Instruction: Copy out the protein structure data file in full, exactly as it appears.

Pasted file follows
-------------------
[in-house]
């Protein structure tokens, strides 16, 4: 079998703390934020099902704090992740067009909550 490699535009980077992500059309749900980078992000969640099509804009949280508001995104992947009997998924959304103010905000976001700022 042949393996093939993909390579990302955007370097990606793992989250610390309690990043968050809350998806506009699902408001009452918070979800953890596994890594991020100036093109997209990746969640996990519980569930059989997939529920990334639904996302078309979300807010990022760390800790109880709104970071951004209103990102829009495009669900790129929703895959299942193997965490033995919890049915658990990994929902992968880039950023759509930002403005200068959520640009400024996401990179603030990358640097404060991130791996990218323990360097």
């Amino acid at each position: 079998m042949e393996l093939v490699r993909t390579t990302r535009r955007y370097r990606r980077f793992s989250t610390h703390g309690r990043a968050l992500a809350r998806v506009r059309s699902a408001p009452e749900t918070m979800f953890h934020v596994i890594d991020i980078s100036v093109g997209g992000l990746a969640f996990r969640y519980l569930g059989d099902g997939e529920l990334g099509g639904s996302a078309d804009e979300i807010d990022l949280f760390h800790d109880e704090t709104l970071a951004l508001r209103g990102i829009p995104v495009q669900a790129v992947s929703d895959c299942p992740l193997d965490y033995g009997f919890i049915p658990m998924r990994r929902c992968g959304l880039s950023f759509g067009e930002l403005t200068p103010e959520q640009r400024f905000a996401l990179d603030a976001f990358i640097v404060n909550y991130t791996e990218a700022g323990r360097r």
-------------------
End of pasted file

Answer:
[in-house]
């Protein structure tokens, strides 16, 4: 079998703390934020099902704090992740067009909550 490699535009980077992500059309749900980078992000969640099509804009949280508001995104992947009997998924959304103010905000976001700022 042949393996093939993909390579990302955007370097990606793992989250610390309690990043968050809350998806506009699902408001009452918070979800953890596994890594991020100036093109997209990746969640996990519980569930059989997939529920990334639904996302078309979300807010990022760390800790109880709104970071951004209103990102829009495009669900790129929703895959299942193997965490033995919890049915658990990994929902992968880039950023759509930002403005200068959520640009400024996401990179603030990358640097404060991130791996990218323990360097």
């Amino acid at each position: 079998m042949e393996l093939v490699r993909t390579t990302r535009r955007y370097r990606r980077f793992s989250t610390h703390g309690r990043a968050l992500a809350r998806v506009r059309s699902a408001p009452e749900t918070m979800f953890h934020v596994i890594d991020i980078s100036v093109g997209g992000l990746a969640f996990r969640y519980l569930g059989d099902g997939e529920l990334g099509g639904s996302a078309d804009e979300i807010d990022l949280f760390h800790d109880e704090t709104l970071a951004l508001r209103g990102i829009p995104v495009q669900a790129v992947s929703d895959c299942p992740l193997d965490y033995g009997f919890i049915p658990m998924r990994r929902c992968g959304l880039s950023f759509g067009e930002l403005t200068p103010e959520q640009r400024f905000a996401l990179d603030a976001f990358i640097v404060n909550y991130t791996e990218a700022g323990r360097r």